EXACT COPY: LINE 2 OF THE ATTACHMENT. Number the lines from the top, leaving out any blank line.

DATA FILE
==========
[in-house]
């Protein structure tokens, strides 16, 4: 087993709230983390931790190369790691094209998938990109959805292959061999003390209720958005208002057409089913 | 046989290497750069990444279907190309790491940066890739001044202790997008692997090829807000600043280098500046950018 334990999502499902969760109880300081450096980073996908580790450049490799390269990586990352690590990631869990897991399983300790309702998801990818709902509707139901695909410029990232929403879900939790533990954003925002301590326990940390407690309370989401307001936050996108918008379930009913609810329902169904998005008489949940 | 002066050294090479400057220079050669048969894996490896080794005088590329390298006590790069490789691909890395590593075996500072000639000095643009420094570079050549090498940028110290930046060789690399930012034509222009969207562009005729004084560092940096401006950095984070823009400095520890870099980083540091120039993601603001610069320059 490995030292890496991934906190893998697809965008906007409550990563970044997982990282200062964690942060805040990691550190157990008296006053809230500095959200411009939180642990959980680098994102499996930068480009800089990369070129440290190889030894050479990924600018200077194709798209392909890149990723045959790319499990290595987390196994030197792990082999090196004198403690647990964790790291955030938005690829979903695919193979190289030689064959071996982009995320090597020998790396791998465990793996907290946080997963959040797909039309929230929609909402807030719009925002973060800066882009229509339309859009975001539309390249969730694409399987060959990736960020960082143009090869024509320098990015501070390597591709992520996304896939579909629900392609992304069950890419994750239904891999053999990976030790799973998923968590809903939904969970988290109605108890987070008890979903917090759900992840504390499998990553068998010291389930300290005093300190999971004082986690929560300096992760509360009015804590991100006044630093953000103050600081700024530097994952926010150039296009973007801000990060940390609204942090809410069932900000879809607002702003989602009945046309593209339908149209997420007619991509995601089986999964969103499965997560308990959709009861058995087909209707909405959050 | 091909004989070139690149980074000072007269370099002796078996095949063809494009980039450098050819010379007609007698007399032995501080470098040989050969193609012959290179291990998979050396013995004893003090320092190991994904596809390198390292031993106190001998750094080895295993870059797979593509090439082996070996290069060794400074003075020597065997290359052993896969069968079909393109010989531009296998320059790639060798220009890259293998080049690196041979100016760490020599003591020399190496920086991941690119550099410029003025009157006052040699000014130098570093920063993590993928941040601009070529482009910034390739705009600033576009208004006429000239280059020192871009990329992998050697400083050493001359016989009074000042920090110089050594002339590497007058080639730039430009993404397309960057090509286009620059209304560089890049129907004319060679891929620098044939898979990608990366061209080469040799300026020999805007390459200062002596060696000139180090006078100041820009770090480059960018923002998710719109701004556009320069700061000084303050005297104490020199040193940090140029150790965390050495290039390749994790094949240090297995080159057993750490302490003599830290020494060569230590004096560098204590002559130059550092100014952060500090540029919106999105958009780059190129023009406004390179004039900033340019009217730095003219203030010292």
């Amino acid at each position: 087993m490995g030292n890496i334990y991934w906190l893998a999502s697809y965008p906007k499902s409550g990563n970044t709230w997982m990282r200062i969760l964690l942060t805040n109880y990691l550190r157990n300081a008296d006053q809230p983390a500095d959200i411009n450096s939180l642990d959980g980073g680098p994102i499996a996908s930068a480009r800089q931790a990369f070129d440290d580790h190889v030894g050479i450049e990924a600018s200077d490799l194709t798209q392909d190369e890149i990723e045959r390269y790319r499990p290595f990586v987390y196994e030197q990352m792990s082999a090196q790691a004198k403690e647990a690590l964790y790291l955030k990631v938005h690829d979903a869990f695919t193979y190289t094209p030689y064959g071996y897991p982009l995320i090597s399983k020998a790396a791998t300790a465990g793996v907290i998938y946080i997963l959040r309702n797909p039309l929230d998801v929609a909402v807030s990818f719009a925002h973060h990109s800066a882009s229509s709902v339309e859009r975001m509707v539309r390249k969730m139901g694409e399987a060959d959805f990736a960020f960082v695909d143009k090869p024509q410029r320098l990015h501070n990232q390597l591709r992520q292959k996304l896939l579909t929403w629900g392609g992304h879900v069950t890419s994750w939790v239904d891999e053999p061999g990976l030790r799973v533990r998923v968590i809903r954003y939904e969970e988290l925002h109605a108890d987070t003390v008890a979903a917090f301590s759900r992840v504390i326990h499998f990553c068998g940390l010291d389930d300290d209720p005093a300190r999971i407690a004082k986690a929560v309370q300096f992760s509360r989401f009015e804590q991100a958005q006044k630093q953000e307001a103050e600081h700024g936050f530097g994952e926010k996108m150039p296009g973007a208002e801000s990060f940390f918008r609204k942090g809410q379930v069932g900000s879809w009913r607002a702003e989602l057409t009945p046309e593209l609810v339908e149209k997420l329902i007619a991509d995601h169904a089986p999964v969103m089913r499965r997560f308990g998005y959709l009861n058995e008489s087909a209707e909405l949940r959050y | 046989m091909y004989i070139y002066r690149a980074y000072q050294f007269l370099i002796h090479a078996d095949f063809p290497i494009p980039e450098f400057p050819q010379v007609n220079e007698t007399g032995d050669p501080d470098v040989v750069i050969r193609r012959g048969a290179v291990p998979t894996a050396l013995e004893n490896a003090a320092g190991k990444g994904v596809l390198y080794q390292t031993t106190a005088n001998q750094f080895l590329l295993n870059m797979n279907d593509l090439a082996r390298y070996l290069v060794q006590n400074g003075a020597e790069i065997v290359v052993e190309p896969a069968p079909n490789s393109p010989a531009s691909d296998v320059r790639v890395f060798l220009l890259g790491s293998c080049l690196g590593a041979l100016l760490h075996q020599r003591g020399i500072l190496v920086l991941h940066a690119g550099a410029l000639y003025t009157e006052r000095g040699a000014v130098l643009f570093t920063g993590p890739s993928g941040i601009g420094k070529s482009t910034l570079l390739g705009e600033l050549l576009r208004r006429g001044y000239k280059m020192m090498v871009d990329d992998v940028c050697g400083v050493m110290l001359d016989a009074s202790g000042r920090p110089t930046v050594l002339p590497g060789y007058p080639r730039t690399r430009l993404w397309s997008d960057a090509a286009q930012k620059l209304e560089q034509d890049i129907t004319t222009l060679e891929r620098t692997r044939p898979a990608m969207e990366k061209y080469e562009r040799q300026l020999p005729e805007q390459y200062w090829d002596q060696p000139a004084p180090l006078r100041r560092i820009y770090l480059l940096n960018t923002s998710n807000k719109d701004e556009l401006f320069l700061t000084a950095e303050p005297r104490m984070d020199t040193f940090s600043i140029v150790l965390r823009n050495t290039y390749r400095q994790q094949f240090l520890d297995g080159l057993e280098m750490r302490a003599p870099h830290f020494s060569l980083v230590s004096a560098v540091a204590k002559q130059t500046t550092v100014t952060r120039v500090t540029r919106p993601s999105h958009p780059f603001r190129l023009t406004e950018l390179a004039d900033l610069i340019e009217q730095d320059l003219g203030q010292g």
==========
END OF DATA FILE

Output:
């Protein structure tokens, strides 16, 4: 087993709230983390931790190369790691094209998938990109959805292959061999003390209720958005208002057409089913 | 046989290497750069990444279907190309790491940066890739001044202790997008692997090829807000600043280098500046950018 334990999502499902969760109880300081450096980073996908580790450049490799390269990586990352690590990631869990897991399983300790309702998801990818709902509707139901695909410029990232929403879900939790533990954003925002301590326990940390407690309370989401307001936050996108918008379930009913609810329902169904998005008489949940 | 002066050294090479400057220079050669048969894996490896080794005088590329390298006590790069490789691909890395590593075996500072000639000095643009420094570079050549090498940028110290930046060789690399930012034509222009969207562009005729004084560092940096401006950095984070823009400095520890870099980083540091120039993601603001610069320059 490995030292890496991934906190893998697809965008906007409550990563970044997982990282200062964690942060805040990691550190157990008296006053809230500095959200411009939180642990959980680098994102499996930068480009800089990369070129440290190889030894050479990924600018200077194709798209392909890149990723045959790319499990290595987390196994030197792990082999090196004198403690647990964790790291955030938005690829979903695919193979190289030689064959071996982009995320090597020998790396791998465990793996907290946080997963959040797909039309929230929609909402807030719009925002973060800066882009229509339309859009975001539309390249969730694409399987060959990736960020960082143009090869024509320098990015501070390597591709992520996304896939579909629900392609992304069950890419994750239904891999053999990976030790799973998923968590809903939904969970988290109605108890987070008890979903917090759900992840504390499998990553068998010291389930300290005093300190999971004082986690929560300096992760509360009015804590991100006044630093953000103050600081700024530097994952926010150039296009973007801000990060940390609204942090809410069932900000879809607002702003989602009945046309593209339908149209997420007619991509995601089986999964969103499965997560308990959709009861058995087909209707909405959050 | 091909004989070139690149980074000072007269370099002796078996095949063809494009980039450098050819010379007609007698007399032995501080470098040989050969193609012959290179291990998979050396013995004893003090320092190991994904596809390198390292031993106190001998750094080895295993870059797979593509090439082996070996290069060794400074003075020597065997290359052993896969069968079909393109010989531009296998320059790639060798220009890259293998080049690196041979100016760490020599003591020399190496920086991941690119550099410029003025009157006052040699000014130098570093920063993590993928941040601009070529482009910034390739705009600033576009208004006429000239280059020192871009990329992998050697400083050493001359016989009074000042920090110089050594002339590497007058080639730039430009993404397309960057090509286009620059209304560089890049129907004319060679891929620098044939898979990608990366061209080469040799300026020999805007390459200062002596060696000139180090006078100041820009770090480059960018923002998710719109701004556009320069700061000084303050005297104490020199040193940090140029150790965390050495290039390749994790094949240090297995080159057993750490302490003599830290020494060569230590004096560098204590002559130059550092100014952060500090540029919106999105958009780059190129023009406004390179004039900033340019009217730095003219203030010292």